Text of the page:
Orthopedic surgery





Definition

Orthopedic (sometimes spelled orthopedic) surgery is an operation performed by a medical specialist such as an orthopedist or orthopedic surgeon, who is trained to assess and treat problems that develop in the bones, joints, and ligaments of the human body.


Purpose

Orthopedic surgery addresses and attempts to correct problems that arise in the skeleton and its attachments, the ligaments and tendons. It may also include some problems of the nervous system, such as those that arise from injury of the spine. These problems can occur at birth, through injury, or as the result of aging. They may be acute, as in an accident or injury, or chronic, as in many problems related to aging.

Orthopedics comes from two Greek words, ortho , meaning straight, and pais , meaning child. Originally, orthopedic surgeons treated skeletal deformities in children, using braces to straighten the child's bones. With the development of anesthesia and an understanding of the importance of aseptic technique in surgery, orthopedic surgeons extended their role to include surgery involving the bones and related nerves and connective tissue.

The terms orthopedic surgeon and orthopedist are used interchangeably today to indicate a medical doctor with special training and certification in orthopedics.

Many orthopedic surgeons maintain a general practice, while some specialize in one particular aspect of orthopedics such as hand surgery , joint replacements, or disorders of the spine. Orthopedists treat both acute and chronic disorders. Some orthopedic surgeons specialize in trauma medicine and can be found in emergency rooms and trauma centers, treating injuries. Others find their work overlapping with plastic surgeons, geriatric specialists, pediatricians, or podiatrists (foot care specialists). A rapidly growing area of orthopedics is sports medicine, and many sports medicine doctors are board certified in orthopedic surgery.


Demographics

The American Academy of Orthopedic Surgeons reports that in 2003, there are 15,853 active fellows, 1,829 resident members, and 2,240 candidate members, for a total of 19,922 orthopedic surgeons in the United States.


Description

The range of treatments provided by orthopedists is extensive. They include procedures such as traction , amputation , hand reconstruction, spinal fusion , and joint replacements. They also treat strains and sprains, broken bones, and dislocations. Some specific procedures performed by orthopedic surgeons are listed as separate entries in this book, including arthroplasty , arthroscopic surgery , bone grafting , fasciotomy , fracture repair , kneecap removal , and traction.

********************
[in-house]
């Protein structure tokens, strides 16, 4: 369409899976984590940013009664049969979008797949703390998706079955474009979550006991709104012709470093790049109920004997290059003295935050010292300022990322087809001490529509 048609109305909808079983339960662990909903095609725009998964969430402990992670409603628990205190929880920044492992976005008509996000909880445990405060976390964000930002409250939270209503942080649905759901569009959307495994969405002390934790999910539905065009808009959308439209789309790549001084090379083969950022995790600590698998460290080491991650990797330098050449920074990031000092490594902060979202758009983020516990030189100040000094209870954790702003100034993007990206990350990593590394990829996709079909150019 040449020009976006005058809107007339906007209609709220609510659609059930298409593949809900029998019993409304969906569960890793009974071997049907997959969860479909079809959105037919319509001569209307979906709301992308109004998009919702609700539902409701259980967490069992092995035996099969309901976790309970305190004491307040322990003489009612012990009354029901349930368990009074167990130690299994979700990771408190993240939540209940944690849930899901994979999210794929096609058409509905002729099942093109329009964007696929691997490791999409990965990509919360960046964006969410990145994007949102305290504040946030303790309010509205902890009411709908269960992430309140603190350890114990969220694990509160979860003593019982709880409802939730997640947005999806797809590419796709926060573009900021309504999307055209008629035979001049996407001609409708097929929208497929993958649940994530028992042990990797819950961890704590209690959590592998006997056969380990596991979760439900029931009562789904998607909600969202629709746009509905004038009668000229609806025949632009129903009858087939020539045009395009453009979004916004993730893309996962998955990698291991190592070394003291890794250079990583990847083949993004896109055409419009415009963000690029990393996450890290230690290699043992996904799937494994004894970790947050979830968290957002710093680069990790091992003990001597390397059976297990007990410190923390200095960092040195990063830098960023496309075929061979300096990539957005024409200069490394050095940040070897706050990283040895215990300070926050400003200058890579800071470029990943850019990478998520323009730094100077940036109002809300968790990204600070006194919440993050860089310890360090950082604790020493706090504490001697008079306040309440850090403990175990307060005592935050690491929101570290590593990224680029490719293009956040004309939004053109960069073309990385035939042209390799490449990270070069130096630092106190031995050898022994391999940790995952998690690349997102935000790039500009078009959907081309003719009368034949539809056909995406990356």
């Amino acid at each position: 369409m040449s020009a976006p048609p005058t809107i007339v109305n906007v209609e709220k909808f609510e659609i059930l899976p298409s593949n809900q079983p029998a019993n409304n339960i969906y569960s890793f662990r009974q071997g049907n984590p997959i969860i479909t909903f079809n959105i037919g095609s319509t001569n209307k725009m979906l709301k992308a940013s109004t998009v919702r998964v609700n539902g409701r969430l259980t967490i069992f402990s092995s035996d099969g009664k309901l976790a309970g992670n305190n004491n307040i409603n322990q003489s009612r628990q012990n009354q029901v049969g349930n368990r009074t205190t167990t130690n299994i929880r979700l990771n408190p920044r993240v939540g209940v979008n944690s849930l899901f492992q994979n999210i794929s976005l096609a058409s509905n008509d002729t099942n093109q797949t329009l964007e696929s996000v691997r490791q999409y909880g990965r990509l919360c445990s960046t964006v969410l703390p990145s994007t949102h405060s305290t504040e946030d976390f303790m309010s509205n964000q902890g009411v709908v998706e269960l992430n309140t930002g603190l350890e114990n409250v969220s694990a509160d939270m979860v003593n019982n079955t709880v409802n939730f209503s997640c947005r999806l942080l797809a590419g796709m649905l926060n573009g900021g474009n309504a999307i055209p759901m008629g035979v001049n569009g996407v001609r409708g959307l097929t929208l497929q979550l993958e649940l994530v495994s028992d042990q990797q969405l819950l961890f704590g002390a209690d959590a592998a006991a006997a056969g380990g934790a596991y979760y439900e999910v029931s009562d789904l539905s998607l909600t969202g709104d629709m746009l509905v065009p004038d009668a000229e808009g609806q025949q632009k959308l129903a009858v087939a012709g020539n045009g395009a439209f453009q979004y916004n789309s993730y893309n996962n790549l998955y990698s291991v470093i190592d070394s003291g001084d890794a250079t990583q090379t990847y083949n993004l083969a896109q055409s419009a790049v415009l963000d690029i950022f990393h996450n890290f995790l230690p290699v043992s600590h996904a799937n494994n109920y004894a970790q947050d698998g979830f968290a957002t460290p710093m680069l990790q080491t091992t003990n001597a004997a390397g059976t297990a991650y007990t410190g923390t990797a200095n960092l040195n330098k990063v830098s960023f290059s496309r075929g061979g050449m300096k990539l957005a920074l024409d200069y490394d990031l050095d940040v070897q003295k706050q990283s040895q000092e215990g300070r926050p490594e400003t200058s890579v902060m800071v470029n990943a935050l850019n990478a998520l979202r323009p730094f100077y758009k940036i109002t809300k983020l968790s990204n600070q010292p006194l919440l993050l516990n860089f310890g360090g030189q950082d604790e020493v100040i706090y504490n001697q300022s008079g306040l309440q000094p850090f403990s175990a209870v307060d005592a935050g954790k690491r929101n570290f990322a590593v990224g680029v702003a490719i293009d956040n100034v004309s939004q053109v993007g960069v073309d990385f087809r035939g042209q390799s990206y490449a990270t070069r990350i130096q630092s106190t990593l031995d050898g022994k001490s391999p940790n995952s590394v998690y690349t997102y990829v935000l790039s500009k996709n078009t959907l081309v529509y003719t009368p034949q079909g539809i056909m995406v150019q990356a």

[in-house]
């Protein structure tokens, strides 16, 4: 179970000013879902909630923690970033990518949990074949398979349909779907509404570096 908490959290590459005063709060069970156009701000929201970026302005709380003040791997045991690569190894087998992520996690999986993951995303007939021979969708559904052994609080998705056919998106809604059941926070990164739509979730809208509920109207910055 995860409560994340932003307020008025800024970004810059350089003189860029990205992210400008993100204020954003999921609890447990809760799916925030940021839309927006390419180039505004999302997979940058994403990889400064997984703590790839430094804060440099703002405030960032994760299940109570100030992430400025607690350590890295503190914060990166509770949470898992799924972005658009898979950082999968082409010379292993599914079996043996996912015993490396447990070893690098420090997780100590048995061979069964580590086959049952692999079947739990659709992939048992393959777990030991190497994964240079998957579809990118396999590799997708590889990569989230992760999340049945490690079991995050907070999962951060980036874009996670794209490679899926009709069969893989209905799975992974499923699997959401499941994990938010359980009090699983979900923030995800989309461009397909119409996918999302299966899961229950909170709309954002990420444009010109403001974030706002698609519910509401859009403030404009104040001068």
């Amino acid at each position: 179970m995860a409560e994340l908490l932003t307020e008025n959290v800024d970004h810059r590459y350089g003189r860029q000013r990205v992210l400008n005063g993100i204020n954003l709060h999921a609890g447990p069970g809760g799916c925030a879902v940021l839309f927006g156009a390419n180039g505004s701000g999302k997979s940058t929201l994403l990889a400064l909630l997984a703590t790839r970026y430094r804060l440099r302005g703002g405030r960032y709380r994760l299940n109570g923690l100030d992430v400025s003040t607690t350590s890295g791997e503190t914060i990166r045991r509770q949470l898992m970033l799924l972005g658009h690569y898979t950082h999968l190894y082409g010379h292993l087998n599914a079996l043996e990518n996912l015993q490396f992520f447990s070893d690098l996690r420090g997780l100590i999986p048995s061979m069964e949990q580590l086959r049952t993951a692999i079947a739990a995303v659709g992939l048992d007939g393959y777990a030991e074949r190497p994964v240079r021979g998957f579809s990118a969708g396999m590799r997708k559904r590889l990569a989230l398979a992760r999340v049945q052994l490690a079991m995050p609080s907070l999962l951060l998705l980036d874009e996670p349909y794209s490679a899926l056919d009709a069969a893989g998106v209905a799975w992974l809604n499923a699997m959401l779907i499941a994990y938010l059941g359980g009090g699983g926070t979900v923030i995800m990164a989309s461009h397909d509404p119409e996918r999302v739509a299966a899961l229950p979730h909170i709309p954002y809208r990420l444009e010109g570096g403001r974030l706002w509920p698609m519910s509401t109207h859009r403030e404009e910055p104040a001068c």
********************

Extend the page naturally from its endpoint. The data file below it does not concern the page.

In general, orthopedists are employed by hospitals, medical centers, trauma centers, or free-standing surgical centers where they work closely with a surgical team , including an anesthesiologist and surgical nurse. Orthopedic surgery can be performed under general, regional, or local anesthesia.

Much of the work of an orthopedic surgeon involves adding foreign material to the body in the form of screws, wires, pins, tongs, and prosthetics to hold damaged bones in their proper alignment or to replace damaged bone or connective tissue. Great improvements have been made in the development of artificial limbs and joints, and in the materials available to repair damage to bones and connective tissue. As developments occur in the fields of metallurgy and plastics, changes will take place in orthopedic surgery that will allow surgeons to more nearly duplicate the natural functions of bones, joints, and ligaments, and to more accurately restore damaged parts to their original ranges of motion.


Diagnosis/Preparation

Persons are usually referred to an orthopedic surgeon by a primary care physician, emergency room physician, or other doctor. Prior to any surgery, candidates undergo extensive testing to determine appropriate corrective procedures. Tests may include x rays, computed tomography (CT) scans, magnetic resonance imaging (MRI), myelograms, diagnostic arthroplasty, and blood tests. The orthopedist will determine the history of the disorder and any treatments that were previously tried. A period of rest to the injured part may be recommended before surgery is undertaken.

Surgical candidates undergo standard blood and urine tests before surgery and, for major procedures, may be given an electrocardiogram or other diagnostic tests prior to the operation. Individuals may choose to donate some of their own blood to be held in reserve for their use in major surgery such as knee replacement , during which heavy bleeding is common.


Aftercare

Rehabilitation from orthopedic injuries can require long periods of time. Rehabilitation is usually physically and mentally taxing. Orthopedic surgeons will work closely with physical therapists to ensure that patients receive treatment that will enhance the range of motion and return function to all affected body parts.


Risks

As with any surgery, there is always the risk of excessive bleeding, infection, and allergic reaction to anesthesia. Risks specifically associated with orthopedic surgery include inflammation at the site where foreign materials (pins, prostheses, or wires) are introduced into the body, infection as the result of surgery, and damage to nerves or to the spinal cord.


Normal results